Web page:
Hey guys! Andria Redlin here. You know…that crazy indie book reviewer that may or may not be working on her next manuscript? That girl. Yeah, well, anyways, today, I’ll be interviewing a very special young woman for my first EVER guest appearance on my blog, Lock, Stock & Barrel, where you’ll find a little bit of everything. Her name is B.L. McGrew, and she’s the author of We Are Immeasurable, a coming-of-age story about a blind girl trying to overcome the obstacles of public high school. We’ll be talking about the book, as well as her career as an indie author.
Redlin: To begin, tell us about yourself. How old were you when you started writing?
McGrew: In the third grade, I had a teacher take an interest in my writing. For fun, I was writing a story about my mother being pregnant and how excited I was to finally meet my new baby brother! My teacher would sit with me during free/play time and help me with spelling and sentence structure. She even bound it with red yarn, so it looked like a “real” book. Sadly, I didn’t get back into writing for fun until around 2009 over a decade later. I always wonder where I’d be with my writing if I’d stuck with it throughout my childhood.
Redlin: But at least you came back to writing again. Some people never return to what they were great at as children, which is sad. But you found the path again, so be proud of what you have accomplished, which has been a lot! Be proud that you have some completed manuscripts under your belt, as only 3% of the people who start writing a book ever finish one. Three percent complete a manuscript, and you were one of them. Not once, but many times. That's huge, so have no regrets! Getting back on topic, were there any famous authors who inspired you to write, whether you’ve read their books or not?
McGrew: I actually started off as a Twilight FanFiction writer back in 2009. I was thoroughly obsessed with Twilight, and when the books ended, I wanted more. When I gained a following, many of my readers would say I needed to start writing my own stuff and a year later, I did. So, I have Stephenie Meyer and the Twi fandom to thank for my writing career. Even though I don’t write in the same genre as Twilight, without it, I’m not sure I would’ve known I was capable of publishing.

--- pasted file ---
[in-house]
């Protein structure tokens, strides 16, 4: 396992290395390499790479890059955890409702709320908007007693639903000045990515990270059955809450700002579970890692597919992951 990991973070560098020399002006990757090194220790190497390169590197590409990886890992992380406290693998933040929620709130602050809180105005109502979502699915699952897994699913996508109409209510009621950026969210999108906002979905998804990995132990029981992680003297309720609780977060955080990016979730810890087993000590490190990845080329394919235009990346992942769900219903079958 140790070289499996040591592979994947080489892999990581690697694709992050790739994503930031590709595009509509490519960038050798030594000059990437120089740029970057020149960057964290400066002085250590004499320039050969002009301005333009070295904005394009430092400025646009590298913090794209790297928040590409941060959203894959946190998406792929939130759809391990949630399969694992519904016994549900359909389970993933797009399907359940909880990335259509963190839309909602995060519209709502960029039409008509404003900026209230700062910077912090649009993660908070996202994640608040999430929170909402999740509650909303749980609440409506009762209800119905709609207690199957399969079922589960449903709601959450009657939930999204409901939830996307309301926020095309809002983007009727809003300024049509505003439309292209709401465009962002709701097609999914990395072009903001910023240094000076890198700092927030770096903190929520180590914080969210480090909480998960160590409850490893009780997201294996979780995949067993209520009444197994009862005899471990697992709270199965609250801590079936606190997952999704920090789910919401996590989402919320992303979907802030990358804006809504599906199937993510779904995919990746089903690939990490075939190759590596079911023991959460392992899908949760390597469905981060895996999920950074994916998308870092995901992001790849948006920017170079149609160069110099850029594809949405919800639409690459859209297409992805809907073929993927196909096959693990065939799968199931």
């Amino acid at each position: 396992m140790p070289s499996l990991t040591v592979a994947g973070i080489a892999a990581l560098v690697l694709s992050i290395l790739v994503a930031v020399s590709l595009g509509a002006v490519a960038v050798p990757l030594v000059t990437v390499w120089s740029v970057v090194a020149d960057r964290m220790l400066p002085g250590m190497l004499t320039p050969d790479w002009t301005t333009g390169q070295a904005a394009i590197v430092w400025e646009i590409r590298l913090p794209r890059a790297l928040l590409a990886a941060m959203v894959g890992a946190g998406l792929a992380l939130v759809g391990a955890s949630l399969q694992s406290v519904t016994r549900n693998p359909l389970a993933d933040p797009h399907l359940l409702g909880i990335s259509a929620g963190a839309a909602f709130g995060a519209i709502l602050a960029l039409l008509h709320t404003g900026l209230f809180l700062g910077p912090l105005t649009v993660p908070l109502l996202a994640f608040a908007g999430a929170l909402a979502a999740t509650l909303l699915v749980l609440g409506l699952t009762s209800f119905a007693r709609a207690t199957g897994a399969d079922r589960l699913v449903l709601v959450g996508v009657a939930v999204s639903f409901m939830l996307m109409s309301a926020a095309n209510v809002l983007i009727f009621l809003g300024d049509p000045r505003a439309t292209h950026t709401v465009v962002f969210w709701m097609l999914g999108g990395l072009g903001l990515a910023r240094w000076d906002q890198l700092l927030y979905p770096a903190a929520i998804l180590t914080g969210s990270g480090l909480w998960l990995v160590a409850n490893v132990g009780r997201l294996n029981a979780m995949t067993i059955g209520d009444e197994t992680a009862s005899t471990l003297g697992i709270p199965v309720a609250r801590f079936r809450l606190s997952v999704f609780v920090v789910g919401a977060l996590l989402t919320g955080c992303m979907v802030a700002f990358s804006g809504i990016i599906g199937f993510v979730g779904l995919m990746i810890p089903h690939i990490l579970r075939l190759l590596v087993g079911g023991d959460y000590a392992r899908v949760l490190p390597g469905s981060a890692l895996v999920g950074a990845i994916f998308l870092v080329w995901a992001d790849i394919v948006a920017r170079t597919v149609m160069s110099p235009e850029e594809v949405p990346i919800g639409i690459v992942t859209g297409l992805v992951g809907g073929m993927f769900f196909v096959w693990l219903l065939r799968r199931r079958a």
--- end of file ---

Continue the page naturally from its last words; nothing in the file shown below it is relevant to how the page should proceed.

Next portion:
Redlin: I'm very glad you listened to your readers. That's something we indie authors need to do more often. So, how did you come up with the idea for We Are Immeasurable?
McGrew: So, my favorite YA standalone of all time is The Fault in Our Stars. For years (since 2013 or so), I said I wanted to write something gripping like that. In 2016, I read All the Bright Places and Everything. Everything back to back and then my story just hit me. I knew the characters and the subject matter before I even opened my laptop. I knew exactly how it was going to begin and how it was going to end. Figuring out the in-between was the fun journey. I think We Are Immeasurable has always been in me, I just needed a little push to get it to paper.
Redlin: I must say, that as one who has read, reviewed, and truly enjoyed We Are Immeasurable, it is not a book to be missed. Along with the frequent laugh-out-loud humor, I thought it was truly unique in its premise of shedding new light on the world of those living with disabilities. Now I'm going to have to check out The Fault in Our Stars and Everything, Everything, too! But getting back to We Are Immeasurable...have you considered expanding on this topic in future books, say with a deaf protagonist or perhaps a teenager coming to terms with life in a wheelchair? There are not a lot of books out there to fill this niche.
McGrew: I love this question, honestly, I have thought about it, but I want to say, when I decided to write WAI I never once thought about it being a niche. It was a part of this character. This story's focus was freedom and first love and, as mentioned in the book, it’s almost like her blindness was secondary. I knew it was important to research and be delicate as to not offend or misrepresent, but I didn’t go into writing this book like, “I’m going to write about a blind girl because we don’t have a ton of books like that.” It was organic to this story. So, to answer your question, I don’t have any plans to write what you’ve listed, but if it happens to be a character that I envision, I will take the time to make sure I get it right or as close to right as I can without having experienced it myself.
Redlin: I see what you mean. Sometimes stories just "are." They don't always have an agenda or a role to fulfill, nor should authors be pressured into writing them into their work. Creativity isn't something that should be controlled, yet there are those who like to try. Books are no different than art in this regard. I'm curious...how many books have you written?